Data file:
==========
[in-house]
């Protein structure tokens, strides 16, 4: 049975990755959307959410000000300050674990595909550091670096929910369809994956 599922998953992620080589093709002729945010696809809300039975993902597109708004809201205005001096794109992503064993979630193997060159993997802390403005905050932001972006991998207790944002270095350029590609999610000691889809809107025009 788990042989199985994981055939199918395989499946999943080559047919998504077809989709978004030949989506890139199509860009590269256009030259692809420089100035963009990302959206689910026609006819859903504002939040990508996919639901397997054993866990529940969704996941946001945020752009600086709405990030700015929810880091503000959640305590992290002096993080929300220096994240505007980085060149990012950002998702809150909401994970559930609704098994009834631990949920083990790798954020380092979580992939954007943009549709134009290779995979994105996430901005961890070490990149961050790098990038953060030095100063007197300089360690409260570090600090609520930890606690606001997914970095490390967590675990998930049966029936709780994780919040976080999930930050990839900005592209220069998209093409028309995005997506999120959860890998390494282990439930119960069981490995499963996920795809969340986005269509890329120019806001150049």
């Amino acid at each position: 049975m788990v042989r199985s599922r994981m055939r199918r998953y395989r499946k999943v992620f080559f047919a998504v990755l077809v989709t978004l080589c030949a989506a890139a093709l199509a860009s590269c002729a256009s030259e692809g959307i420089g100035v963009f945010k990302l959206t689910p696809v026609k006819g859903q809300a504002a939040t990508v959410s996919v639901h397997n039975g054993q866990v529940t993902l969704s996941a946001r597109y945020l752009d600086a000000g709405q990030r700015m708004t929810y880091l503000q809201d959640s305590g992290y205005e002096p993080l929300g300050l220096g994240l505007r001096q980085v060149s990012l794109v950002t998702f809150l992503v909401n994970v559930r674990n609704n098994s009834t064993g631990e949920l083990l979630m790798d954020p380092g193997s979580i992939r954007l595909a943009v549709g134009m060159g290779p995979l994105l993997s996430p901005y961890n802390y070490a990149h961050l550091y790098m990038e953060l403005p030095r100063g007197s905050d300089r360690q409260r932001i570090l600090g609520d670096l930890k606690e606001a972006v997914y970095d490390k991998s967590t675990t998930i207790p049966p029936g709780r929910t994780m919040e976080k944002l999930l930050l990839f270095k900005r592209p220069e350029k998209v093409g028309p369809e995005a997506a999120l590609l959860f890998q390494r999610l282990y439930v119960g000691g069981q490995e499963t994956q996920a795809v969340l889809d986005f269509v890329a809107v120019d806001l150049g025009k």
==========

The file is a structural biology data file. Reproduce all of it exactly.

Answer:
[in-house]
């Protein structure tokens, strides 16, 4: 049975990755959307959410000000300050674990595909550091670096929910369809994956 599922998953992620080589093709002729945010696809809300039975993902597109708004809201205005001096794109992503064993979630193997060159993997802390403005905050932001972006991998207790944002270095350029590609999610000691889809809107025009 788990042989199985994981055939199918395989499946999943080559047919998504077809989709978004030949989506890139199509860009590269256009030259692809420089100035963009990302959206689910026609006819859903504002939040990508996919639901397997054993866990529940969704996941946001945020752009600086709405990030700015929810880091503000959640305590992290002096993080929300220096994240505007980085060149990012950002998702809150909401994970559930609704098994009834631990949920083990790798954020380092979580992939954007943009549709134009290779995979994105996430901005961890070490990149961050790098990038953060030095100063007197300089360690409260570090600090609520930890606690606001997914970095490390967590675990998930049966029936709780994780919040976080999930930050990839900005592209220069998209093409028309995005997506999120959860890998390494282990439930119960069981490995499963996920795809969340986005269509890329120019806001150049």
């Amino acid at each position: 049975m788990v042989r199985s599922r994981m055939r199918r998953y395989r499946k999943v992620f080559f047919a998504v990755l077809v989709t978004l080589c030949a989506a890139a093709l199509a860009s590269c002729a256009s030259e692809g959307i420089g100035v963009f945010k990302l959206t689910p696809v026609k006819g859903q809300a504002a939040t990508v959410s996919v639901h397997n039975g054993q866990v529940t993902l969704s996941a946001r597109y945020l752009d600086a000000g709405q990030r700015m708004t929810y880091l503000q809201d959640s305590g992290y205005e002096p993080l929300g300050l220096g994240l505007r001096q980085v060149s990012l794109v950002t998702f809150l992503v909401n994970v559930r674990n609704n098994s009834t064993g631990e949920l083990l979630m790798d954020p380092g193997s979580i992939r954007l595909a943009v549709g134009m060159g290779p995979l994105l993997s996430p901005y961890n802390y070490a990149h961050l550091y790098m990038e953060l403005p030095r100063g007197s905050d300089r360690q409260r932001i570090l600090g609520d670096l930890k606690e606001a972006v997914y970095d490390k991998s967590t675990t998930i207790p049966p029936g709780r929910t994780m919040e976080k944002l999930l930050l990839f270095k900005r592209p220069e350029k998209v093409g028309p369809e995005a997506a999120l590609l959860f890998q390494r999610l282990y439930v119960g000691g069981q490995e499963t994956q996920a795809v969340l889809d986005f269509v890329a809107v120019d806001l150049g025009k």